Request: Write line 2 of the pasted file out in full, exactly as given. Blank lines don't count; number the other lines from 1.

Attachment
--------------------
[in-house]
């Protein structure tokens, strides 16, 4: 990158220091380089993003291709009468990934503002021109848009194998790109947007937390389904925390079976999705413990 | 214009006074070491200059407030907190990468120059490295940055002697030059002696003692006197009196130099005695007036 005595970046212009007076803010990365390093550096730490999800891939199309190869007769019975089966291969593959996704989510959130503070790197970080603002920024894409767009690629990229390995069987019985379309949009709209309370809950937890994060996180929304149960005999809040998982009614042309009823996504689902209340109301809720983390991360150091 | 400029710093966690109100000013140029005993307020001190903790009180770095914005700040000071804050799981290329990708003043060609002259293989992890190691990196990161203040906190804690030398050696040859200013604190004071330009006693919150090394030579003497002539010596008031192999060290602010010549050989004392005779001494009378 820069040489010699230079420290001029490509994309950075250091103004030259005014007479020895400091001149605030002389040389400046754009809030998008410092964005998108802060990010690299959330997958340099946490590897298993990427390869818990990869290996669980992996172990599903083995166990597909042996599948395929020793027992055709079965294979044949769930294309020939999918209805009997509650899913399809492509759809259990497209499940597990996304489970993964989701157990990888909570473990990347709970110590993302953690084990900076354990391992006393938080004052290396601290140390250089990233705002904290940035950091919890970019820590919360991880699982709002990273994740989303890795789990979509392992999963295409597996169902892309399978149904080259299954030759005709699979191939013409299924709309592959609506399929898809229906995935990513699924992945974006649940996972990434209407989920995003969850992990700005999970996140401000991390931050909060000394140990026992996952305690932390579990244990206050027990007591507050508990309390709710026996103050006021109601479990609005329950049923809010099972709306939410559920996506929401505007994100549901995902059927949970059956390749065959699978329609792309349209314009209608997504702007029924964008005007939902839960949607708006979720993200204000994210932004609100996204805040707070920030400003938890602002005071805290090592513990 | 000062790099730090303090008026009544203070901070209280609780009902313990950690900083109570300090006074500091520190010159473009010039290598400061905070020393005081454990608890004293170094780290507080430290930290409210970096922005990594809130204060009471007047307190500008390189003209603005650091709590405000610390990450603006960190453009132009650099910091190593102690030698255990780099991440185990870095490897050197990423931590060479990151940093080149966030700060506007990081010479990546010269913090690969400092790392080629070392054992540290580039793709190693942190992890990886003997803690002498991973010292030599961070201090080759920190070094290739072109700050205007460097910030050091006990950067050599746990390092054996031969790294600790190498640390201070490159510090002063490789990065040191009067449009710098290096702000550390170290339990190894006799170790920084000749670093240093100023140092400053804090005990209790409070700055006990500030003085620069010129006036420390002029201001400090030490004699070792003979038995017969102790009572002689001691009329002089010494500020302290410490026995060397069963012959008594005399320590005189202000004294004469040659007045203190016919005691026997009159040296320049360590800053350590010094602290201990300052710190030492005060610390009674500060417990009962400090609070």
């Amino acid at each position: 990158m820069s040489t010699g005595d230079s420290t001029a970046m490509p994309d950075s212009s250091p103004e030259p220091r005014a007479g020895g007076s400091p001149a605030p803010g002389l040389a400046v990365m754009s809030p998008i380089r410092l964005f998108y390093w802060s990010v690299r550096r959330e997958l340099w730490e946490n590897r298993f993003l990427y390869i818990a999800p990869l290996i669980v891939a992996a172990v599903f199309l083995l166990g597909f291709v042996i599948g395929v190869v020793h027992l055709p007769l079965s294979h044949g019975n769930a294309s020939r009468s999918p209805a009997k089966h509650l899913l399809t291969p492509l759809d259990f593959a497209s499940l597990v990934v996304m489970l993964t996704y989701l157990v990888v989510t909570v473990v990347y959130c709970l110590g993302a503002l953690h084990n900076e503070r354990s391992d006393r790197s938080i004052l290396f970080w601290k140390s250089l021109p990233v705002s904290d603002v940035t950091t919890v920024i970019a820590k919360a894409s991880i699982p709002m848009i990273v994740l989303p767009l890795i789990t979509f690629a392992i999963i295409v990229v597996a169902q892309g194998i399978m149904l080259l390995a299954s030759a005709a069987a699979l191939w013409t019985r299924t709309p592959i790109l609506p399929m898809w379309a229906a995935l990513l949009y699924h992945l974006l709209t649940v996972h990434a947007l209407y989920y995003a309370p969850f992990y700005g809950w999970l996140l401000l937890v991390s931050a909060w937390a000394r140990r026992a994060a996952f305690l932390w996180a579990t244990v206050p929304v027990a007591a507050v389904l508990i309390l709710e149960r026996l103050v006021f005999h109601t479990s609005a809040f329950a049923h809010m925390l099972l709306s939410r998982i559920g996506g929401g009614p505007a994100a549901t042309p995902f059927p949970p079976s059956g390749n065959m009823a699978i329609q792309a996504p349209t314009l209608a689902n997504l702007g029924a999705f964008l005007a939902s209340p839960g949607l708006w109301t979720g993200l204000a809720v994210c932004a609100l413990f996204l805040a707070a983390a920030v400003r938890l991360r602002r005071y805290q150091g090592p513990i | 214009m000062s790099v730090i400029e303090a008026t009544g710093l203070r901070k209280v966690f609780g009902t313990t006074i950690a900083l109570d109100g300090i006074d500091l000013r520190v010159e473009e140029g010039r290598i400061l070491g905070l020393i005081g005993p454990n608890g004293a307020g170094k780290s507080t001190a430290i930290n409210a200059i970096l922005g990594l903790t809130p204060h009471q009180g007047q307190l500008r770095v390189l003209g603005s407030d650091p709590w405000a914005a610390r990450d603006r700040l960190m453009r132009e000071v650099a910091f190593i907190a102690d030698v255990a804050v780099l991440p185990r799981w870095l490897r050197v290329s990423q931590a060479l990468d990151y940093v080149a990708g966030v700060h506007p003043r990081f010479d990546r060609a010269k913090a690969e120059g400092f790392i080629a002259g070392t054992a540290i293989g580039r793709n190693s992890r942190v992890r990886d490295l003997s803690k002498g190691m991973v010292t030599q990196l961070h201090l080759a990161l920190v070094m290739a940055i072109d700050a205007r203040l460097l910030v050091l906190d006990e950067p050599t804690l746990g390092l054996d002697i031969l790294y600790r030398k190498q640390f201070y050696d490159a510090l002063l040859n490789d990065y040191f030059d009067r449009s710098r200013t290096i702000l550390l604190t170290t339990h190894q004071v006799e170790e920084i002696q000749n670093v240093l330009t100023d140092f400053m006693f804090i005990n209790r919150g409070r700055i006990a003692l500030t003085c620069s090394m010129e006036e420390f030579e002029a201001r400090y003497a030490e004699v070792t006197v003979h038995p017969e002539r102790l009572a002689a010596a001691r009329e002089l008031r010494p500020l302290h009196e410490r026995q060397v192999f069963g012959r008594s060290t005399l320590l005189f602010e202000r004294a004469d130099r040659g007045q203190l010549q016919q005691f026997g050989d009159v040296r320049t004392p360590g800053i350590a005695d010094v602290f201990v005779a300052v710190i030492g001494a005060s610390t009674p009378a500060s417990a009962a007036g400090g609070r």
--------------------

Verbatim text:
């Protein structure tokens, strides 16, 4: 990158220091380089993003291709009468990934503002021109848009194998790109947007937390389904925390079976999705413990 | 214009006074070491200059407030907190990468120059490295940055002697030059002696003692006197009196130099005695007036 005595970046212009007076803010990365390093550096730490999800891939199309190869007769019975089966291969593959996704989510959130503070790197970080603002920024894409767009690629990229390995069987019985379309949009709209309370809950937890994060996180929304149960005999809040998982009614042309009823996504689902209340109301809720983390991360150091 | 400029710093966690109100000013140029005993307020001190903790009180770095914005700040000071804050799981290329990708003043060609002259293989992890190691990196990161203040906190804690030398050696040859200013604190004071330009006693919150090394030579003497002539010596008031192999060290602010010549050989004392005779001494009378 820069040489010699230079420290001029490509994309950075250091103004030259005014007479020895400091001149605030002389040389400046754009809030998008410092964005998108802060990010690299959330997958340099946490590897298993990427390869818990990869290996669980992996172990599903083995166990597909042996599948395929020793027992055709079965294979044949769930294309020939999918209805009997509650899913399809492509759809259990497209499940597990996304489970993964989701157990990888909570473990990347709970110590993302953690084990900076354990391992006393938080004052290396601290140390250089990233705002904290940035950091919890970019820590919360991880699982709002990273994740989303890795789990979509392992999963295409597996169902892309399978149904080259299954030759005709699979191939013409299924709309592959609506399929898809229906995935990513699924992945974006649940996972990434209407989920995003969850992990700005999970996140401000991390931050909060000394140990026992996952305690932390579990244990206050027990007591507050508990309390709710026996103050006021109601479990609005329950049923809010099972709306939410559920996506929401505007994100549901995902059927949970059956390749065959699978329609792309349209314009209608997504702007029924964008005007939902839960949607708006979720993200204000994210932004609100996204805040707070920030400003938890602002005071805290090592513990 | 000062790099730090303090008026009544203070901070209280609780009902313990950690900083109570300090006074500091520190010159473009010039290598400061905070020393005081454990608890004293170094780290507080430290930290409210970096922005990594809130204060009471007047307190500008390189003209603005650091709590405000610390990450603006960190453009132009650099910091190593102690030698255990780099991440185990870095490897050197990423931590060479990151940093080149966030700060506007990081010479990546010269913090690969400092790392080629070392054992540290580039793709190693942190992890990886003997803690002498991973010292030599961070201090080759920190070094290739072109700050205007460097910030050091006990950067050599746990390092054996031969790294600790190498640390201070490159510090002063490789990065040191009067449009710098290096702000550390170290339990190894006799170790920084000749670093240093100023140092400053804090005990209790409070700055006990500030003085620069010129006036420390002029201001400090030490004699070792003979038995017969102790009572002689001691009329002089010494500020302290410490026995060397069963012959008594005399320590005189202000004294004469040659007045203190016919005691026997009159040296320049360590800053350590010094602290201990300052710190030492005060610390009674500060417990009962400090609070």